That’s not an excuse to knock off for the rest of the day. Find another way to engage your creative process. Doodling is a great way to find that spark you’re looking for. Creating a mind map or jotting down notes about your overall business goals might also result in some creative copy.
Sometimes, you just have to switch it up.
Personally, I use a notebook and a pencil to sketch out some ideas or jot down a few quick bullet points. I could do it on a computer screen, but something about physically scratching out those notes on a tangible piece of paper seems to make all the difference in the world.
5. Rewrite, rewrite, rewrite.
Last things last: The best creative copy usually doesn’t happen on the first try.
It’s the result of a whirlwind of revisions, corrections, and feedback that cuts down your first draft to the ten or twelve words you need to create a catchy slogan that converts your prospects and sells your product.
There’s an old writer’s quote out there that says, “Writing is rewriting.”
That’s true, for the most part. As with any creative exercise, the ability to go back and refine the original idea often results in a polished, finished product. But that iteration has to take place for the final piece to really shine.
You should solicit feedback from your peers and associates if you’re looking for the most compelling and creative copy solutions — especially if you’re DIY-ing your sales and marketing language rather than hiring a professional.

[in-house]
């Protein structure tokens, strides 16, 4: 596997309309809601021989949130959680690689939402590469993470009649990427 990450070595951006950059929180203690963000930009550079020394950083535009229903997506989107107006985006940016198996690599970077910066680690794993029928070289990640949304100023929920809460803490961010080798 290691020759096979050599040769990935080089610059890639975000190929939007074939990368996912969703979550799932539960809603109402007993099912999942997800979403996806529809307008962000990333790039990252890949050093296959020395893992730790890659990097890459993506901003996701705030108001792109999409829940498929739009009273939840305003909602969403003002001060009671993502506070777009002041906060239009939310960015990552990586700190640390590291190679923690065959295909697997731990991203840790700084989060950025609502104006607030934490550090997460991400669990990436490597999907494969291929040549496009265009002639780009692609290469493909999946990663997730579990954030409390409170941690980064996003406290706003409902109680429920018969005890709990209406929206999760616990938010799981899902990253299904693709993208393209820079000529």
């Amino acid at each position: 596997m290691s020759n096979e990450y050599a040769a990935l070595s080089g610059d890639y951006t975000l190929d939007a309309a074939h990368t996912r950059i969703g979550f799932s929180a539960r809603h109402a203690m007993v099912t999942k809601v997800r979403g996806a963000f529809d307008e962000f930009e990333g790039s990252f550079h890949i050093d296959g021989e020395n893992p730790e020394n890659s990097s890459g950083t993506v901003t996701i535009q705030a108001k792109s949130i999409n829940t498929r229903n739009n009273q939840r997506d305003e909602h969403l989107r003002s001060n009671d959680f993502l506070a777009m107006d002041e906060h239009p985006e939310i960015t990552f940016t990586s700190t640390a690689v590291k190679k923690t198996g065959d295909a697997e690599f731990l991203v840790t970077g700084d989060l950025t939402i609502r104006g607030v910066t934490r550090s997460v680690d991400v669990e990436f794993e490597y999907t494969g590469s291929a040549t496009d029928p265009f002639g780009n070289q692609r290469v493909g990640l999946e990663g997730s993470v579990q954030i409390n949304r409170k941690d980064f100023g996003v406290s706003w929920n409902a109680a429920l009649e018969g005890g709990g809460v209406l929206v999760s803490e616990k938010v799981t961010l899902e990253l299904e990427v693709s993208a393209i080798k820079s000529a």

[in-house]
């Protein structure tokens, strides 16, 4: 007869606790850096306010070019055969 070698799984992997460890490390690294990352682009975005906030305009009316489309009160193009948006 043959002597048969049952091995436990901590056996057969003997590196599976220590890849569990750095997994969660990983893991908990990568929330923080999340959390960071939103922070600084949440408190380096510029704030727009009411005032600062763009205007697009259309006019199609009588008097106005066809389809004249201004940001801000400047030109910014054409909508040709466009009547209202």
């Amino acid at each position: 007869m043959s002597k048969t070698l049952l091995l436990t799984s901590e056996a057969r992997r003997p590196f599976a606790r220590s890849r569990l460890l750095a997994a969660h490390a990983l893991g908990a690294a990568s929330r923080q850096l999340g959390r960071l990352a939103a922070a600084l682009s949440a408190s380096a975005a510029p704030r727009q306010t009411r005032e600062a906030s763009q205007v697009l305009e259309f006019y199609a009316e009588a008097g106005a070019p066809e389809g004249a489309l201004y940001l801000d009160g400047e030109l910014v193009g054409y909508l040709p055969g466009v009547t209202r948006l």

Don’t be afraid of hard feedback. Many people are scared of it, but it’s really the only way to improve your initial drafts and bring your content closer to something that actually gets the job done.
Creative Copy isn’t Easy — It’s a Process
If you’ve ever had to write anything in the past, you know that writing isn’t easy.
Especially when you need to place restrictions on the word count or the space that’s available to offer your value proposition, you might feel like pulling your hair out.
When you get to that stage, just remember: The best creative copy never happens on round one. Like most things in business, writing is a process. You fail upward from one iteration to the next until you’ve got something that you can use.
Most entrepreneurs who work with me are perfectly capable of indicating their ideas. With enough time, they could probably come up with a workable solution on their own. Unfortunately, in business, time is money. And writing is a skill.
If you’re looking for someone to help with your writing needs, it might be time to look at bringing a writer onboard to jumpstart your creative process.
If that’s the case, give me a shout!